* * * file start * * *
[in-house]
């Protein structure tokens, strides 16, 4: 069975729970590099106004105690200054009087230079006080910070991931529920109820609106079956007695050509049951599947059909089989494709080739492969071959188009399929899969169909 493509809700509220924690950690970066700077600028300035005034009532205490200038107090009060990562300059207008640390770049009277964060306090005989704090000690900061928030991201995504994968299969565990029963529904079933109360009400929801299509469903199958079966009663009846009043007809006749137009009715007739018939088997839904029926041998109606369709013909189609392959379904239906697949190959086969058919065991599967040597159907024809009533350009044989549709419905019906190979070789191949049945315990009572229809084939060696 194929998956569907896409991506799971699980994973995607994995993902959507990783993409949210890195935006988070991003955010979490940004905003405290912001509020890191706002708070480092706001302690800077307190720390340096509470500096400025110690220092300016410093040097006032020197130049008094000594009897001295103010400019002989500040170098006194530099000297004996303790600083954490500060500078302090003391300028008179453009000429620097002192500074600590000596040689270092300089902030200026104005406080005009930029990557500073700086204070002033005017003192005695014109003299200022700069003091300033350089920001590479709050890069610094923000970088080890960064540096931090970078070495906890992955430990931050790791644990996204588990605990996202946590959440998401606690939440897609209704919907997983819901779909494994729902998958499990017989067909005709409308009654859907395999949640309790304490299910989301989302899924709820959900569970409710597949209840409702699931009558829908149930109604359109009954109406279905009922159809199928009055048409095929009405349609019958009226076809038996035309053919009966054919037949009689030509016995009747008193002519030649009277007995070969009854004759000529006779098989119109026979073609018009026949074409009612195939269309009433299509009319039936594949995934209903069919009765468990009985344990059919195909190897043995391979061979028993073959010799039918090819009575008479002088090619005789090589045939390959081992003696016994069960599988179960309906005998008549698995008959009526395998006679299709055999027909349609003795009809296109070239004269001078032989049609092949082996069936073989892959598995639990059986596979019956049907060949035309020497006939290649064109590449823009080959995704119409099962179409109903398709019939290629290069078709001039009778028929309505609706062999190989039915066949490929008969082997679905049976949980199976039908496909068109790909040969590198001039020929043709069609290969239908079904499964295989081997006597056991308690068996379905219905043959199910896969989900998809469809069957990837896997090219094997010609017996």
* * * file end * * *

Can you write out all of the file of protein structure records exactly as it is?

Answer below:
[in-house]
């Protein structure tokens, strides 16, 4: 069975729970590099106004105690200054009087230079006080910070991931529920109820609106079956007695050509049951599947059909089989494709080739492969071959188009399929899969169909 493509809700509220924690950690970066700077600028300035005034009532205490200038107090009060990562300059207008640390770049009277964060306090005989704090000690900061928030991201995504994968299969565990029963529904079933109360009400929801299509469903199958079966009663009846009043007809006749137009009715007739018939088997839904029926041998109606369709013909189609392959379904239906697949190959086969058919065991599967040597159907024809009533350009044989549709419905019906190979070789191949049945315990009572229809084939060696 194929998956569907896409991506799971699980994973995607994995993902959507990783993409949210890195935006988070991003955010979490940004905003405290912001509020890191706002708070480092706001302690800077307190720390340096509470500096400025110690220092300016410093040097006032020197130049008094000594009897001295103010400019002989500040170098006194530099000297004996303790600083954490500060500078302090003391300028008179453009000429620097002192500074600590000596040689270092300089902030200026104005406080005009930029990557500073700086204070002033005017003192005695014109003299200022700069003091300033350089920001590479709050890069610094923000970088080890960064540096931090970078070495906890992955430990931050790791644990996204588990605990996202946590959440998401606690939440897609209704919907997983819901779909494994729902998958499990017989067909005709409308009654859907395999949640309790304490299910989301989302899924709820959900569970409710597949209840409702699931009558829908149930109604359109009954109406279905009922159809199928009055048409095929009405349609019958009226076809038996035309053919009966054919037949009689030509016995009747008193002519030649009277007995070969009854004759000529006779098989119109026979073609018009026949074409009612195939269309009433299509009319039936594949995934209903069919009765468990009985344990059919195909190897043995391979061979028993073959010799039918090819009575008479002088090619005789090589045939390959081992003696016994069960599988179960309906005998008549698995008959009526395998006679299709055999027909349609003795009809296109070239004269001078032989049609092949082996069936073989892959598995639990059986596979019956049907060949035309020497006939290649064109590449823009080959995704119409099962179409109903398709019939290629290069078709001039009778028929309505609706062999190989039915066949490929008969082997679905049976949980199976039908496909068109790909040969590198001039020929043709069609290969239908079904499964295989081997006597056991308690068996379905219905043959199910896969989900998809469809069957990837896997090219094997010609017996």